Objectors remained defiant after the Court of Appeal rejected their latest challenges to Government plans to go ahead with the HS2 national high-speed rail project.
Fifteen councils and many other objectors, including residents' associations along the route, had asked the appeal judges to order further assessment of the scheme as a whole.
All grounds of challenge were dismissed, but anti-HS2 campaigners drew comfort from a split in the three-judge court on the key question of whether a full strategic environmental assessment (SEA) should have been carried out to assess the impact of both HS2 and its alternatives.
Two of the judges - Lord Dyson, the Master of the Rolls, and Lord Justice Richards - supported the Department of Transport's contention that an SEA under a European Directive was not required. But Lord Justice Sullivan disagreed and added the warning: "If, as I have concluded, an SEA is required and there has not been substantial compliance with the SEA Directive, it would be difficult to think of a more egregious breach of the Directive given the scale of the HS2 project and the likely extent of its effects on the environment."
Because of its public importance, the appeal court gave the objectors permission to bring a further appeal on the SEA issue before the Supreme Court, the highest court in the land. They also gave permission for a further appeal over a second EU Directive - the Environmental Impact Assessment Directive (EIAD).
Buckinghamshire County Council and other local authorities unsuccessfully contended that the parliamentary hybrid Bill procedure being used by the Transport Secretary to seek development consent for the two phases of HS2 was not capable of achieving the objectives of the EIAD - particularly ensuring full public participation in the decision-making procedures.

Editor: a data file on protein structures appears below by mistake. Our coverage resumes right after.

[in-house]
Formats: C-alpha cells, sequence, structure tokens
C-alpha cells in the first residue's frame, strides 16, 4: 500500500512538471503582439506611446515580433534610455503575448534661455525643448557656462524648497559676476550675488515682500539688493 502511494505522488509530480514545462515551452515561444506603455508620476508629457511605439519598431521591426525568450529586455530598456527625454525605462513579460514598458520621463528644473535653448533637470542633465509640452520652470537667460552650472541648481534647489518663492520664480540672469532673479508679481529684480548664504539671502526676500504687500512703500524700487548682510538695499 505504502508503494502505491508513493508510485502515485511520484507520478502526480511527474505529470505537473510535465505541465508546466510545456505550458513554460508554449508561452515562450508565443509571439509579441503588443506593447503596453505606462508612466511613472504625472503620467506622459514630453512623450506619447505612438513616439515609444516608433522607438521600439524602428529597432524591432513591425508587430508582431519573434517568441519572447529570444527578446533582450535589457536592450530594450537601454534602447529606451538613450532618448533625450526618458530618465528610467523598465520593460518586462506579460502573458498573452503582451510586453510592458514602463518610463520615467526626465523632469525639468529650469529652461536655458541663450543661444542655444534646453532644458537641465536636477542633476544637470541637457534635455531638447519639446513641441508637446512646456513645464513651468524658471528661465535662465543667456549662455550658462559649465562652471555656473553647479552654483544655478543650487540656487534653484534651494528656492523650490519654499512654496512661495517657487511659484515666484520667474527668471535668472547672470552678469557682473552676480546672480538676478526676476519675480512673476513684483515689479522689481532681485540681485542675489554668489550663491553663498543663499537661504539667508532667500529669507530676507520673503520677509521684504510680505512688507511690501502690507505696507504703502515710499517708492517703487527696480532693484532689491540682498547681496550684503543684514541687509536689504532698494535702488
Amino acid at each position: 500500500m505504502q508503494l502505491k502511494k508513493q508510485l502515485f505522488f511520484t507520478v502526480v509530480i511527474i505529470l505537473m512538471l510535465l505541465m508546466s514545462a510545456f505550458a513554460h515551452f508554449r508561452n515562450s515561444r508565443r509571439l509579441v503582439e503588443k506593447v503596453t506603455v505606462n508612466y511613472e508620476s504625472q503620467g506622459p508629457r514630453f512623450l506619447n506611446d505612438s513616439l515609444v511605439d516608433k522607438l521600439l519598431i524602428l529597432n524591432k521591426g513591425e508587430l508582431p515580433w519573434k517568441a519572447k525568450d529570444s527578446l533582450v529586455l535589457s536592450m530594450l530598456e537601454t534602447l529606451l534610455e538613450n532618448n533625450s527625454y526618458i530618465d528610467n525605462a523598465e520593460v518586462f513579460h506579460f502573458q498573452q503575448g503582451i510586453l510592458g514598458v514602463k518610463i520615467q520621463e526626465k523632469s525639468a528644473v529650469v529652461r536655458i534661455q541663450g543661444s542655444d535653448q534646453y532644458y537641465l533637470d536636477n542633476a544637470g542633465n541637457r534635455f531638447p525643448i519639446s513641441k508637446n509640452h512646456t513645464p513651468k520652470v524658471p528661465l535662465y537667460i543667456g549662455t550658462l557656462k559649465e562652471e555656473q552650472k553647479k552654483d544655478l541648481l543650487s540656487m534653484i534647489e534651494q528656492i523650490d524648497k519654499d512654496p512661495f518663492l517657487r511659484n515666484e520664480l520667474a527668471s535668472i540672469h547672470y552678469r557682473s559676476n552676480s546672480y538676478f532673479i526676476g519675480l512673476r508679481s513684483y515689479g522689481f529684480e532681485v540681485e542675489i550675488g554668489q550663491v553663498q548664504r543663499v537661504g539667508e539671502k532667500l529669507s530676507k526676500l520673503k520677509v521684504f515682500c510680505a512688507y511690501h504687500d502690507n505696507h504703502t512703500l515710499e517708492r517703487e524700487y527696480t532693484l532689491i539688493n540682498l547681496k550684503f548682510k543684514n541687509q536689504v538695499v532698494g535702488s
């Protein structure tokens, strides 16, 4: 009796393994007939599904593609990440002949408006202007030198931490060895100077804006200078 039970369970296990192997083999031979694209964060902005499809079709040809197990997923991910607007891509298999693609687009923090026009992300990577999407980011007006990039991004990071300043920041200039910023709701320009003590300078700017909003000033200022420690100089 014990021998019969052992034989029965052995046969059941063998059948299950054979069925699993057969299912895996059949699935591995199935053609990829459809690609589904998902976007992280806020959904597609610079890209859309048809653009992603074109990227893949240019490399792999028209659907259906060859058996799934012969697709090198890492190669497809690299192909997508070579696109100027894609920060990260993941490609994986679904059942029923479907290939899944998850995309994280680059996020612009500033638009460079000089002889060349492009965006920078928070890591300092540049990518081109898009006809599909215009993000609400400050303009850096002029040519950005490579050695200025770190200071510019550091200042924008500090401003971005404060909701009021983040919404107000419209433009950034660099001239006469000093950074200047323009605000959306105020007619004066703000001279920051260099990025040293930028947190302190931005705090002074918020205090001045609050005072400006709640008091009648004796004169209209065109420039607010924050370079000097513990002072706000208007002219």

David Elvin QC argued on behalf of the objectors: "The level of parliamentary scrutiny in a proposed hybrid Bill would not meet the standard of scrutiny required by European law, given the all-party support for HS2 and the fact there would be a whipped vote".
Hilary Wharf, director of HS2AA, welcomed the court's decision to allow the Supreme Court to give a final decision on the scheme. She said: "It's a positive move and we are confident that, at the end of the day, the Government are going to have to do a strategic environmental assessment and take their environmental obligations seriously."
But High Speed Rail Minister Simon Burns said: "By dismissing all seven grounds of appeal and declining to refer the case to Europe, this is the second time in four months a court has rejected attempts to derail HS2. Parliament is the right place to debate the merits of HS2, not the law courts, and we will introduce the hybrid Bill for Phase One before the year is out.
"I urge opponents not to waste any more taxpayers' money on expensive litigation and instead work with us on making HS2 the very best it can be. We continue to move forward with the crucial business of getting the scheme ready for construction in 2017 and delivering enormous benefits for the country."